So far, however, none of these have worked.
So what'cha want? So what'cha need?
I've got the fonts you want to read
Get in the game you gotta scheme
One of these days, I'm going to have to properly build my list of songs that intersect with typography. I know there's more than just this and "German Bold Italic" out there.
My kingdom for a high-res version of this!
Now that it's healed, it's a little easier to show off the latest addition to my collection of typographic tattoos. This little beauty is from the italic face of Dolly, available from Underware. I had mentioned to one of the Underware guys a few years ago that I'd wanted to add something of theirs to the collection, and after using Dolly for ages the time finally seemed right when I was back in New York a few weeks ago.
Paul Smith did the best Dark Phoenix.
Paul Smith did the best EVERYTHING.
Young Avengers via Comic Book Queers
I've recently acquired a substantial treasure — almost complete runs of both Bob Mizer's Physique Pictorial and Bruce of LA's The Male Figure. Along with the issues were a handful of other tidbits, such as film catalogs and this dazzling mini calendar. Now, to think of what Pink Mince can do with this exquisite library.
I wish I'd found this photo when I was gathering material for Pink Mini #4 — “Johnny, are you queer?”
Take a minute and picture that woman working as a corrections officer at Rikers. The fact that an incredible singer like Sharon Jones languished in obscurity for years doing jobs like that is part of the tragedy of her background and the triumph of her finding success now. It's terrible to think of that voice being wasted for so long, but I guess it took the right combination of people and opportunities — and perhaps enough time for a renewed interest in soul music to swing around — for Sharon to finally connext with Daptone Records and bust out once and for all.
Daptone's whole commitment to an authentic late-60s/early-70s soul sound would be a grating gimmick if they weren't in earnest and didn't get it all so right. They have such a good touch for showcasing incredible talent that perfectly channels the spirit of the original experience.
I'v been listening to Sharon Jones & the Dap-Kings for a few years, but had never had a chance to catch them live until last night, when they played with a few other artists from the Daptone stable — Charles Bradley and the Menahan Street Band — at the Barbican Centre. As much as I was looking forward to the show, it turned out to be so much better than I expected. There was so much energy on stage, and such a rich, tight sound. Sharon is much, much funnier than you'd guess from the soulful intensity of her singing voice, and she commands the stage with personality and dance moves that would put a woman half her age to shame. I just wish I had nearly as much energy as she's got.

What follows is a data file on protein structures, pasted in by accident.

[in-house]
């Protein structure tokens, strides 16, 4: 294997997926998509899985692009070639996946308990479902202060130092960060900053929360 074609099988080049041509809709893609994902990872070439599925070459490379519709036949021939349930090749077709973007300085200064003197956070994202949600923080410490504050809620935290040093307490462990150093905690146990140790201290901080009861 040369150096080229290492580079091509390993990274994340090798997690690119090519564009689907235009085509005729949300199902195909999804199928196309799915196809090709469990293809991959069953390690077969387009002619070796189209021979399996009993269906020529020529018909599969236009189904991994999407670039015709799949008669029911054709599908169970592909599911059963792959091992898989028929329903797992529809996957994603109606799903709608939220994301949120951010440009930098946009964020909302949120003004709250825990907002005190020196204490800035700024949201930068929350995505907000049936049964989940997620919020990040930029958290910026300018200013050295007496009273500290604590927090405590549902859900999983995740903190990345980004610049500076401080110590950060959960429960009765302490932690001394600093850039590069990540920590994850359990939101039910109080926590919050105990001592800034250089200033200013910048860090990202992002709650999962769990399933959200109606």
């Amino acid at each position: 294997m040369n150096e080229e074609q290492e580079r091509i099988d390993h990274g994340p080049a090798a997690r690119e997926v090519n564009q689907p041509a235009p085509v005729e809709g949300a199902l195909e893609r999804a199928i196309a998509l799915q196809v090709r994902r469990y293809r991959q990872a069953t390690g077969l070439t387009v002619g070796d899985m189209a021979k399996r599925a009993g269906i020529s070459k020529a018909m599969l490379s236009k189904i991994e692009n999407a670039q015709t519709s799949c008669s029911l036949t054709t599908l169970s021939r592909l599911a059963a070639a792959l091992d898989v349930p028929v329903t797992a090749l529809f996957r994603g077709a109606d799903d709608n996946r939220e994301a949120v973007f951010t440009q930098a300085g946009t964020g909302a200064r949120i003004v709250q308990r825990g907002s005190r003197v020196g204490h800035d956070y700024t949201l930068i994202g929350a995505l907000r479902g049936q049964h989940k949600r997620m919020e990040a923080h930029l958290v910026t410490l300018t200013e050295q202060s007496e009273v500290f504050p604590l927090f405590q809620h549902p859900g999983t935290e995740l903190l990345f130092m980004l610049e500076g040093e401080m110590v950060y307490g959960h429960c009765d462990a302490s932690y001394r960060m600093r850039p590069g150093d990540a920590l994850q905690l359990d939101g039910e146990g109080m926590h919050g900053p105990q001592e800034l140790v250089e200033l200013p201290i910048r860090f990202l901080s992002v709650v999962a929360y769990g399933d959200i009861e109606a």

Your teaching moment for today.
[via Mass Mirage]
Happy 4th of July from The Overlook Hotel
Also, happy 80th birthday to my amazing Dad!
Navy wrestling team, you say? Oh my.
Navy wrestling team, circa 1930s
If you've met me, you've probably picked up on my being maddeningly, awkwardly shy, unless you've known me so long that you've forgotten about it. (Strangers terrify me, basically.) This has always been a bit of a problem, but has at least been easier to manage since learning to understand and manage the parts of being shy which are just plain old introversion.
“Caring for Your Introvert” is a 2003 Atlantic article by Jonathan Rauch that has been making the rounds for years, and is one of the first things that help me put my finger on this side of my personality, and make peace with it. The opening paragraph is powerfully resonant:
Do you know someone who needs hours alone every day? Who loves quiet conversations about feelings or ideas, and can give a dynamite presentation to a big audience, but seems awkward in groups and maladroit at small talk? Who has to be dragged to parties and then needs the rest of the day to recuperate? Who growls or scowls or grunts or winces when accosted with pleasantries by people who are just trying to be nice?
“Confessions of an Introverted Traveller” and “Six Tips for Introverted Travellers” are a pair of articles by Sophia Dembling about what it's like to go to new places and see new things as an introvert, when all the writing and conventions about travel assume you wouldn't be. Interestingly, I've found that an awful lot of the aspects of business travel, rather than leisure travel, are really well-suited for me. Hotels and other services usually assume that the business traveller is after some time to relax, unwind, and recharge to escape the demand of being “on the clock” all day, just because you’re away form home. That works really well for people who get worn out from a day or interacting with others.
“10 Myths About Introverts” by Carl King is a handy listicle on the subject. A good bit, which I hope my friends have already figured out:
Myth #5 — Introverts don’t like to go out in public.
Nonsense. Introverts just don’t like to go out in public FOR AS LONG. They also like to avoid the complications that are involved in public activities. They take in data and experiences very quickly, and as a result, don’t need to be there for long to “get it.” They’re ready to go home, recharge, and process it all. In fact, recharging is absolutely crucial for Introverts.
“To say that a moment is 'very Barbara Pym' is to say that it is a moment of self-observed, poignant acceptance of the modesty of one's circumstances, of one's peripheral position. A Barbara Pym moment also occurs when one realises that for those whom one is observing, one will never be an object of love. Tolerant affection, perhaps, but never deep, passionate love. Indeed, one is not really entitled to expect such an emotion, although it is ennobling, some say, to observe it in others.”